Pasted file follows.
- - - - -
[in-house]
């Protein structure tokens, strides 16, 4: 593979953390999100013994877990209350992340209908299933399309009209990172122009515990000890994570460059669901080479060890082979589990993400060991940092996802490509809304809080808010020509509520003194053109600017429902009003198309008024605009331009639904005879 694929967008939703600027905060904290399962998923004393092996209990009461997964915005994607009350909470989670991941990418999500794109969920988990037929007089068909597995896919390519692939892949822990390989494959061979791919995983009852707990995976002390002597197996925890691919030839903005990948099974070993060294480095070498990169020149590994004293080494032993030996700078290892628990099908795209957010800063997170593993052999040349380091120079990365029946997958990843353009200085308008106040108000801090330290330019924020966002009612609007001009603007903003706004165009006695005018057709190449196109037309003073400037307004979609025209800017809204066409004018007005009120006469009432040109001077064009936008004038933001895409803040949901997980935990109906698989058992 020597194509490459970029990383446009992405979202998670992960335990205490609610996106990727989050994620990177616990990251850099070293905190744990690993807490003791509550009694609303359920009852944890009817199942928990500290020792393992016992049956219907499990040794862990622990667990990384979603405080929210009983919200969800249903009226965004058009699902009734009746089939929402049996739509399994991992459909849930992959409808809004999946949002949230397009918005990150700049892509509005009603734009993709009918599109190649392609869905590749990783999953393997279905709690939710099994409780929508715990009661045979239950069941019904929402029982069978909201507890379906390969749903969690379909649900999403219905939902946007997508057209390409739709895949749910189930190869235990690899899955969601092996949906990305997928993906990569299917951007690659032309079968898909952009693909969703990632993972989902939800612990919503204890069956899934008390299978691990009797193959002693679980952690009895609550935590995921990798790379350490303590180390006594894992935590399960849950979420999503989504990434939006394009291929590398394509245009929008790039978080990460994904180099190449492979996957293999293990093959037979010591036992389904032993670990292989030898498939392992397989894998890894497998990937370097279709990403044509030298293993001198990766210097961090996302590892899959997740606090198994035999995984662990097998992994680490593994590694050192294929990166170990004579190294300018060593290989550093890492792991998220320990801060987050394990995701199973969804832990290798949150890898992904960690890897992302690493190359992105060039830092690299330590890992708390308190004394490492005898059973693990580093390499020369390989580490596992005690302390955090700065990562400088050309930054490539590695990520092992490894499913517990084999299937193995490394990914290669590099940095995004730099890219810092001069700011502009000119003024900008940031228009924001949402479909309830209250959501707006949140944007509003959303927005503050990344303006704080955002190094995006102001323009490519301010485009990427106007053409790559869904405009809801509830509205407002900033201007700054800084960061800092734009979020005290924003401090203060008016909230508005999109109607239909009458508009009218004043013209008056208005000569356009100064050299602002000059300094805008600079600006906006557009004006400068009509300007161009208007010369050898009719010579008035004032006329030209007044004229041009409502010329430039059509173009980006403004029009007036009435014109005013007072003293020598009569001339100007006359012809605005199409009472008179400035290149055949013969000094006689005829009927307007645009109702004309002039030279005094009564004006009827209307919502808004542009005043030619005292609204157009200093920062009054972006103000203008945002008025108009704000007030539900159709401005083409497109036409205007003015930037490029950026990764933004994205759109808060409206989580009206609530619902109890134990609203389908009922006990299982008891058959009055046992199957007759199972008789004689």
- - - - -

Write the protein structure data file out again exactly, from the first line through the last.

[in-house]
């Protein structure tokens, strides 16, 4: 593979953390999100013994877990209350992340209908299933399309009209990172122009515990000890994570460059669901080479060890082979589990993400060991940092996802490509809304809080808010020509509520003194053109600017429902009003198309008024605009331009639904005879 694929967008939703600027905060904290399962998923004393092996209990009461997964915005994607009350909470989670991941990418999500794109969920988990037929007089068909597995896919390519692939892949822990390989494959061979791919995983009852707990995976002390002597197996925890691919030839903005990948099974070993060294480095070498990169020149590994004293080494032993030996700078290892628990099908795209957010800063997170593993052999040349380091120079990365029946997958990843353009200085308008106040108000801090330290330019924020966002009612609007001009603007903003706004165009006695005018057709190449196109037309003073400037307004979609025209800017809204066409004018007005009120006469009432040109001077064009936008004038933001895409803040949901997980935990109906698989058992 020597194509490459970029990383446009992405979202998670992960335990205490609610996106990727989050994620990177616990990251850099070293905190744990690993807490003791509550009694609303359920009852944890009817199942928990500290020792393992016992049956219907499990040794862990622990667990990384979603405080929210009983919200969800249903009226965004058009699902009734009746089939929402049996739509399994991992459909849930992959409808809004999946949002949230397009918005990150700049892509509005009603734009993709009918599109190649392609869905590749990783999953393997279905709690939710099994409780929508715990009661045979239950069941019904929402029982069978909201507890379906390969749903969690379909649900999403219905939902946007997508057209390409739709895949749910189930190869235990690899899955969601092996949906990305997928993906990569299917951007690659032309079968898909952009693909969703990632993972989902939800612990919503204890069956899934008390299978691990009797193959002693679980952690009895609550935590995921990798790379350490303590180390006594894992935590399960849950979420999503989504990434939006394009291929590398394509245009929008790039978080990460994904180099190449492979996957293999293990093959037979010591036992389904032993670990292989030898498939392992397989894998890894497998990937370097279709990403044509030298293993001198990766210097961090996302590892899959997740606090198994035999995984662990097998992994680490593994590694050192294929990166170990004579190294300018060593290989550093890492792991998220320990801060987050394990995701199973969804832990290798949150890898992904960690890897992302690493190359992105060039830092690299330590890992708390308190004394490492005898059973693990580093390499020369390989580490596992005690302390955090700065990562400088050309930054490539590695990520092992490894499913517990084999299937193995490394990914290669590099940095995004730099890219810092001069700011502009000119003024900008940031228009924001949402479909309830209250959501707006949140944007509003959303927005503050990344303006704080955002190094995006102001323009490519301010485009990427106007053409790559869904405009809801509830509205407002900033201007700054800084960061800092734009979020005290924003401090203060008016909230508005999109109607239909009458508009009218004043013209008056208005000569356009100064050299602002000059300094805008600079600006906006557009004006400068009509300007161009208007010369050898009719010579008035004032006329030209007044004229041009409502010329430039059509173009980006403004029009007036009435014109005013007072003293020598009569001339100007006359012809605005199409009472008179400035290149055949013969000094006689005829009927307007645009109702004309002039030279005094009564004006009827209307919502808004542009005043030619005292609204157009200093920062009054972006103000203008945002008025108009704000007030539900159709401005083409497109036409205007003015930037490029950026990764933004994205759109808060409206989580009206609530619902109890134990609203389908009922006990299982008891058959009055046992199957007759199972008789004689």